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Physical visits to the Transparency and Accountability Centers TikTok opened in Los Angeles and Washington, D.C., have been put on hold by the coronavirus, so the video-creation platform has done the next best thing by taking them virtual.
Vice president and head of U.S. public policy Michael Beckerman said in a blog post Thursday that nearly two-dozen experts and Congressional offices have visited TikTok’s virtual Transparency and Accountability Center to learn about its safety and security practices.
Part of the virtual Transparency and Accountability Center is dedicated to explaining how TikTok’s moderators review content and accounts that are escalated via user reports and machine learning, giving visitors a detailed look at its safety classifiers and the deep learning models that proactively identify harmful content, as well as the decision engine that ranks the content to aid moderation teams with their reviews.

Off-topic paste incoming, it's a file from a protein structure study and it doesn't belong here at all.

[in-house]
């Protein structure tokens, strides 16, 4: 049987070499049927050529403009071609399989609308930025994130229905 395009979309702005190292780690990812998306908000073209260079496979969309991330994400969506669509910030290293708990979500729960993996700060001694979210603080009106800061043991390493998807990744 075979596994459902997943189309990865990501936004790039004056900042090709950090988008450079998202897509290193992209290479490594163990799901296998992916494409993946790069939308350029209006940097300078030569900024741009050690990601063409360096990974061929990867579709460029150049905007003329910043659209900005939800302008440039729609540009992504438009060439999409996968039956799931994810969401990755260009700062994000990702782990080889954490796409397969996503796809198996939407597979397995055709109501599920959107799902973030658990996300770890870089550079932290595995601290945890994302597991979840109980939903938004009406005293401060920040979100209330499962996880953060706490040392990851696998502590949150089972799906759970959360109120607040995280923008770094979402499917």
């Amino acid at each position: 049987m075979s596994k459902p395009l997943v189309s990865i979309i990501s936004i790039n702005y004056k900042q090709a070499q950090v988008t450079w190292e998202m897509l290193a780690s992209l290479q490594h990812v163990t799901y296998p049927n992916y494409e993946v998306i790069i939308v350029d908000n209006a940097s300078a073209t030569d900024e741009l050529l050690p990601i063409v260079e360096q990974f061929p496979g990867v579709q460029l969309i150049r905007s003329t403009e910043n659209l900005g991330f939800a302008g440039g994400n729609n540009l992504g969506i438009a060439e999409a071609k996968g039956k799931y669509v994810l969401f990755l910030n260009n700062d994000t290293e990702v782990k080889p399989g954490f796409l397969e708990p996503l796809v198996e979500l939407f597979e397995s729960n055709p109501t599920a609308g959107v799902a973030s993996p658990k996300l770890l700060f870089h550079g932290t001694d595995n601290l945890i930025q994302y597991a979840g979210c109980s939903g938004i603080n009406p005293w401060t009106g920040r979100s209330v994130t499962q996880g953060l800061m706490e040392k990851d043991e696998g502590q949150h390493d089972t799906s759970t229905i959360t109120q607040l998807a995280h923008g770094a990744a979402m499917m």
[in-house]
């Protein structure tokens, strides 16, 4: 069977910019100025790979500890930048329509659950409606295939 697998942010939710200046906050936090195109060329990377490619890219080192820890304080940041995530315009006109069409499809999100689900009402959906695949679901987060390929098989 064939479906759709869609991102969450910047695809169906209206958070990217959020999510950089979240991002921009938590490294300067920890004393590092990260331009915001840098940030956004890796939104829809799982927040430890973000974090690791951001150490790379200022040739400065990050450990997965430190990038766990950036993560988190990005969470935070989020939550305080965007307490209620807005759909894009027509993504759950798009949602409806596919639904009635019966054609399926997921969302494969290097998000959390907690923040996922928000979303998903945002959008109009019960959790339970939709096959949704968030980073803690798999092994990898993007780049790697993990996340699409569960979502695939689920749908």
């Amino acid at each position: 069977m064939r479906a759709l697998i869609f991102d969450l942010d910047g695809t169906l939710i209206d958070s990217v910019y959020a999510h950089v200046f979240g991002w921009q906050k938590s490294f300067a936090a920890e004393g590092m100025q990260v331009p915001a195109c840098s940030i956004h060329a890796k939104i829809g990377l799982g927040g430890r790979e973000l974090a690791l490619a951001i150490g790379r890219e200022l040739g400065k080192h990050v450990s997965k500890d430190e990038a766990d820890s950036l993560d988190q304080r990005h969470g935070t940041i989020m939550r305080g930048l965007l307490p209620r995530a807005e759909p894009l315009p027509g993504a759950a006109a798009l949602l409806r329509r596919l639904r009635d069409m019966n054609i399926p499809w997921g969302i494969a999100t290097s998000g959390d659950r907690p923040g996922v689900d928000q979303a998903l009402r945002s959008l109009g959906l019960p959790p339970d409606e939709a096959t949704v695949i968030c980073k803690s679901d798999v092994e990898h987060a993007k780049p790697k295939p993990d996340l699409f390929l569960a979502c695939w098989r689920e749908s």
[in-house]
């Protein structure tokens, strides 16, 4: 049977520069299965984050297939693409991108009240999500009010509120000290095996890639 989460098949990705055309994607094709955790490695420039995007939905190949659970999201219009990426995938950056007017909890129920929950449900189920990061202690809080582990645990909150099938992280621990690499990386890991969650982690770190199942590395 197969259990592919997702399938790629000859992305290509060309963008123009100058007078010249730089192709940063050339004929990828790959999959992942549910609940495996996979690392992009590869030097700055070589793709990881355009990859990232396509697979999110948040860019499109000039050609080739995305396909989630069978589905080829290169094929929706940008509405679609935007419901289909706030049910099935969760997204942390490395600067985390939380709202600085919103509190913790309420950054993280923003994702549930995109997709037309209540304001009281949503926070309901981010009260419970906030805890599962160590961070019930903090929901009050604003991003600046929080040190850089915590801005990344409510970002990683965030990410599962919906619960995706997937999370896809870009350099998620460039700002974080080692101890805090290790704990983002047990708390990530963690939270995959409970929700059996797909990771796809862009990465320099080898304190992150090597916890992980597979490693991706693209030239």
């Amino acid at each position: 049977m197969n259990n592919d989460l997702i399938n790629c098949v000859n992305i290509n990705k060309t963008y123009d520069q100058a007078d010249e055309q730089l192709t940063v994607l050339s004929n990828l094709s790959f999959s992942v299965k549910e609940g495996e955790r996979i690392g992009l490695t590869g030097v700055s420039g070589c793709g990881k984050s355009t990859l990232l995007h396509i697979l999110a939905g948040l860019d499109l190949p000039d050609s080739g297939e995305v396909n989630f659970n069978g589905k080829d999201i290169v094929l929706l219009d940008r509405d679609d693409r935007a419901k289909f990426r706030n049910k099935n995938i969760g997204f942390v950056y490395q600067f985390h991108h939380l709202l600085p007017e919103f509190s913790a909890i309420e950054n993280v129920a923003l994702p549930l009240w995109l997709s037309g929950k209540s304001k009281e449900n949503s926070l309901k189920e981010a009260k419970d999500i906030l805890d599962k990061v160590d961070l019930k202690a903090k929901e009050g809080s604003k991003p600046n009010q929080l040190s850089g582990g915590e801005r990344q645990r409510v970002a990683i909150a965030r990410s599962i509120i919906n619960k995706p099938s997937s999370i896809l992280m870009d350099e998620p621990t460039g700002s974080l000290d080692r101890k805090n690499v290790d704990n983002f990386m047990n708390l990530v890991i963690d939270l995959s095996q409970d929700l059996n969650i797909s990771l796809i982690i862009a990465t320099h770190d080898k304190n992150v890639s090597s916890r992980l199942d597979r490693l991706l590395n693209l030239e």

Beckerman said that once the physical centers can be visited, guests will be able to sit in the seat of a content moderator, use TikTok’s moderation platform, review and label sample content and experiment with detection models.
TikTok will also share details on how its recommendation engine works and how user experience and safety are built into those recommendations. Beckerman wrote, “This includes sharing how our systems work to diversify content in the For You feed and additional insights into how content is tailored to the preferences of each user.”
Finally, on privacy and security, he wrote, “Under the leadership of our chief security officer,
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